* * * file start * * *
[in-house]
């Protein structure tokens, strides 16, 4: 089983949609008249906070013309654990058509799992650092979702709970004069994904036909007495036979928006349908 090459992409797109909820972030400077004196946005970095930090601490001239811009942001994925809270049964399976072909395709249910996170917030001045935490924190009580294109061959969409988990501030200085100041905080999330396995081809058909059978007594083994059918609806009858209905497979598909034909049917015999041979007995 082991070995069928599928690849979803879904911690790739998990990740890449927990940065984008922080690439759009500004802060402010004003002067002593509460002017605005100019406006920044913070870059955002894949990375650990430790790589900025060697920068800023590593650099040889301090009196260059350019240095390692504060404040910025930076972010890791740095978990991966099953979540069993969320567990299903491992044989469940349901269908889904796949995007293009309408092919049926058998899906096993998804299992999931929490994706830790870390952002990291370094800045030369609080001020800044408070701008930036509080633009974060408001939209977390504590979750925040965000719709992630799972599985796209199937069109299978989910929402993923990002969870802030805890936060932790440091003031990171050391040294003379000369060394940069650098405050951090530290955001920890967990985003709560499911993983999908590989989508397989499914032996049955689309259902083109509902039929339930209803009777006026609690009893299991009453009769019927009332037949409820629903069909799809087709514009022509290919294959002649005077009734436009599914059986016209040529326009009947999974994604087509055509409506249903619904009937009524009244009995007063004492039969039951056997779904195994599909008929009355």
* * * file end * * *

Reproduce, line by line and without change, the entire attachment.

[in-house]
């Protein structure tokens, strides 16, 4: 089983949609008249906070013309654990058509799992650092979702709970004069994904036909007495036979928006349908 090459992409797109909820972030400077004196946005970095930090601490001239811009942001994925809270049964399976072909395709249910996170917030001045935490924190009580294109061959969409988990501030200085100041905080999330396995081809058909059978007594083994059918609806009858209905497979598909034909049917015999041979007995 082991070995069928599928690849979803879904911690790739998990990740890449927990940065984008922080690439759009500004802060402010004003002067002593509460002017605005100019406006920044913070870059955002894949990375650990430790790589900025060697920068800023590593650099040889301090009196260059350019240095390692504060404040910025930076972010890791740095978990991966099953979540069993969320567990299903491992044989469940349901269908889904796949995007293009309408092919049926058998899906096993998804299992999931929490994706830790870390952002990291370094800045030369609080001020800044408070701008930036509080633009974060408001939209977390504590979750925040965000719709992630799972599985796209199937069109299978989910929402993923990002969870802030805890936060932790440091003031990171050391040294003379000369060394940069650098405050951090530290955001920890967990985003709560499911993983999908590989989508397989499914032996049955689309259902083109509902039929339930209803009777006026609690009893299991009453009769019927009332037949409820629903069909799809087709514009022509290919294959002649005077009734436009599914059986016209040529326009009947999974994604087509055509409506249903619904009937009524009244009995007063004492039969039951056997779904195994599909008929009355």